Carbon nanotubes have a multitude of unusual properties which make them promising candidates for optoelectronic components. However, so far it has proven extremely difficult to analyze or influence their optic and electronic properties. A team of researchers headed by Professor Alexander Holleitner, a physicist at the Technische Universitaet Muenchen and member of the Cluster of Excellence Nanosystems Munich (NIM), has now succeeded in developing a measurement method allowing a time-based resolution of the so-called photocurrent in photodetectors with picosecond precision.
"A picosecond is a very small time interval," explains Alexander Holleitner. "If electrons traveled at the speed of light, they would make it almost all the way to the moon in one second. In a picosecond they would only cover about a third of a millimeter." This new measurement technique is about a hundred times faster than any existing method. It allowed the scientists headed by Professor Alexander Holleitner to measure the precise speed of electrons. In the carbon nanotubes the electrons only cover a distance of about 8 ten-thousandths of a millimeter or 800 nanometers in one picosecond.
At the heart of the photodetectors in question are carbon tubes with a diameter of about one nanometer spanning a tiny gap between two gold detectors. The physicists measured the speed of the electrons by means of a special time-resolved laser spectroscopy process -- the pump-probe technique. It works by exciting electrons in the carbon nanotube by means of a laser pulse and observing the dynamics of the process using a second laser.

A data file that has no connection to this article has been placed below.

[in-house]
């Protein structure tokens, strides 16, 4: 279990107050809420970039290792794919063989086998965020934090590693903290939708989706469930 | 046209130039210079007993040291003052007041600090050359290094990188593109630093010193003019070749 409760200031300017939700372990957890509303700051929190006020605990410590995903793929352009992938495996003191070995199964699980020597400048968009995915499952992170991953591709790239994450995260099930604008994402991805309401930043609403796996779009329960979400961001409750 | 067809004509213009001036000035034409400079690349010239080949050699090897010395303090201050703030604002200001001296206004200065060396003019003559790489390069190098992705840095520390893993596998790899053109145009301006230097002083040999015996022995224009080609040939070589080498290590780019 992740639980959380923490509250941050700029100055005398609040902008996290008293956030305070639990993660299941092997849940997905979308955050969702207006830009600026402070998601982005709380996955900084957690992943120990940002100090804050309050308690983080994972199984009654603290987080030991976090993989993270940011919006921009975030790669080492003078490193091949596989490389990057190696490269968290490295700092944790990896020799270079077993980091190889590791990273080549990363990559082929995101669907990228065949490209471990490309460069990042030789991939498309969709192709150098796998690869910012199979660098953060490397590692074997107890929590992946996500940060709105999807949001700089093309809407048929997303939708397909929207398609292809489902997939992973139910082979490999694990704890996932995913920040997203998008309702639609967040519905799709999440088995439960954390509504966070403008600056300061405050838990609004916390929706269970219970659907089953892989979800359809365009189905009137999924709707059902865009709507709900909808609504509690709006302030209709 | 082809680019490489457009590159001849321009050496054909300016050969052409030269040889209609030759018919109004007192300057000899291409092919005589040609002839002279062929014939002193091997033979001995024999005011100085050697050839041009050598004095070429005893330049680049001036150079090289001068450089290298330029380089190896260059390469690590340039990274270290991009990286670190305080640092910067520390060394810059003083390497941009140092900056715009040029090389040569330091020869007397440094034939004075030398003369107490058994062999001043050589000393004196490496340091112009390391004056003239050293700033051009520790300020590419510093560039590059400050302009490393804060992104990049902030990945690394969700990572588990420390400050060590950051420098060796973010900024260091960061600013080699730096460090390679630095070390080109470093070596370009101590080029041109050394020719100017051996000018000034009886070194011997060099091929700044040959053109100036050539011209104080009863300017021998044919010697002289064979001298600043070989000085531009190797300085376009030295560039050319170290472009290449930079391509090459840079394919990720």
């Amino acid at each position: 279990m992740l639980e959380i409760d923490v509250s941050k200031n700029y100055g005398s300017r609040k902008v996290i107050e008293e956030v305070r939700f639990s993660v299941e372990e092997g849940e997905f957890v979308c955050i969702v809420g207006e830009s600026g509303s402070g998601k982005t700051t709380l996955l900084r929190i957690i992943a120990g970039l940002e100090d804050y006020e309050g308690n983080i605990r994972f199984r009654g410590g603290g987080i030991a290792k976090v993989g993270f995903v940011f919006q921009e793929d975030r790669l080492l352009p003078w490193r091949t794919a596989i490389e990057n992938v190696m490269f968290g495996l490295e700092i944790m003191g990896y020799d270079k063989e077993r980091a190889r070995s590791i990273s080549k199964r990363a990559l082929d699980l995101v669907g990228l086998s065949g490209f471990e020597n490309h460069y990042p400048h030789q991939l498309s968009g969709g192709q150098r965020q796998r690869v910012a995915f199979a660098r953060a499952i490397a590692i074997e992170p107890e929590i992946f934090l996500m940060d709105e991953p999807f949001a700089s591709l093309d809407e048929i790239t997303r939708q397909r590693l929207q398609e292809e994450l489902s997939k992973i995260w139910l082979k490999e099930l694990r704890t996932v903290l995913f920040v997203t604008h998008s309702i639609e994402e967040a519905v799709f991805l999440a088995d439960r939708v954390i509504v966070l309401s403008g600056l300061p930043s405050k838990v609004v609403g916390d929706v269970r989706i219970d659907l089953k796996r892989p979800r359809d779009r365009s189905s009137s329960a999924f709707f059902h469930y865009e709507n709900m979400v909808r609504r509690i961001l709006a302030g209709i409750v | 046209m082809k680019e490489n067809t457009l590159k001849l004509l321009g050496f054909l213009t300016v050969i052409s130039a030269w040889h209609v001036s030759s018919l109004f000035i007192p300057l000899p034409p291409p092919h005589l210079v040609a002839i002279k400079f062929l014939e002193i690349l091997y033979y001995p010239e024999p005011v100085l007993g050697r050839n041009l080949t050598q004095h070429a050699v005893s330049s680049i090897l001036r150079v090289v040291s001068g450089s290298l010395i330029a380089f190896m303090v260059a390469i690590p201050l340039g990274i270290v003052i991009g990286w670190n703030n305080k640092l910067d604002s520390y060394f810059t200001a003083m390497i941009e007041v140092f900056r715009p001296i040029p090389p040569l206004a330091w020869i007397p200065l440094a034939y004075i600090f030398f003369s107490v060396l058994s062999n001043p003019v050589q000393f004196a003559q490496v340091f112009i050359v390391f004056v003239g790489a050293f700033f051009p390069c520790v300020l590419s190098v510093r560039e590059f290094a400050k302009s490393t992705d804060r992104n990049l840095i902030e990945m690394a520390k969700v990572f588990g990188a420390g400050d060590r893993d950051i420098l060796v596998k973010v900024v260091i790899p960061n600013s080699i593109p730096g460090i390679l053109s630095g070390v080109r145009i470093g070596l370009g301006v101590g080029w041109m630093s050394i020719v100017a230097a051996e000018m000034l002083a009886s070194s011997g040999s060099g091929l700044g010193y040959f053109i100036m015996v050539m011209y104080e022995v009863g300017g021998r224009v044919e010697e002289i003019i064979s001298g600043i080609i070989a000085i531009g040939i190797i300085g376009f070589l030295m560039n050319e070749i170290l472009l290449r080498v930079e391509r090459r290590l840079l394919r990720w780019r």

The insights and analytic opportunities made possible by the presented technique are relevant to a whole range of applications. These include, most notably, the further development of optoelectronic components such as nanoscale photodetectors, photo-switches and solar cells.
The studies were funded by the German Research Foundation (Cluster of Excellence Nanosystems Initiative Munich, NIM) and the Center for NanoScience (CeNS) at Ludwig-Maximilians-Universitaet Muenchen. Further contributions to the publication came from physicists of the University of Regensburg (Germany) and the Swiss Federal Institute of Technology, Zurich.
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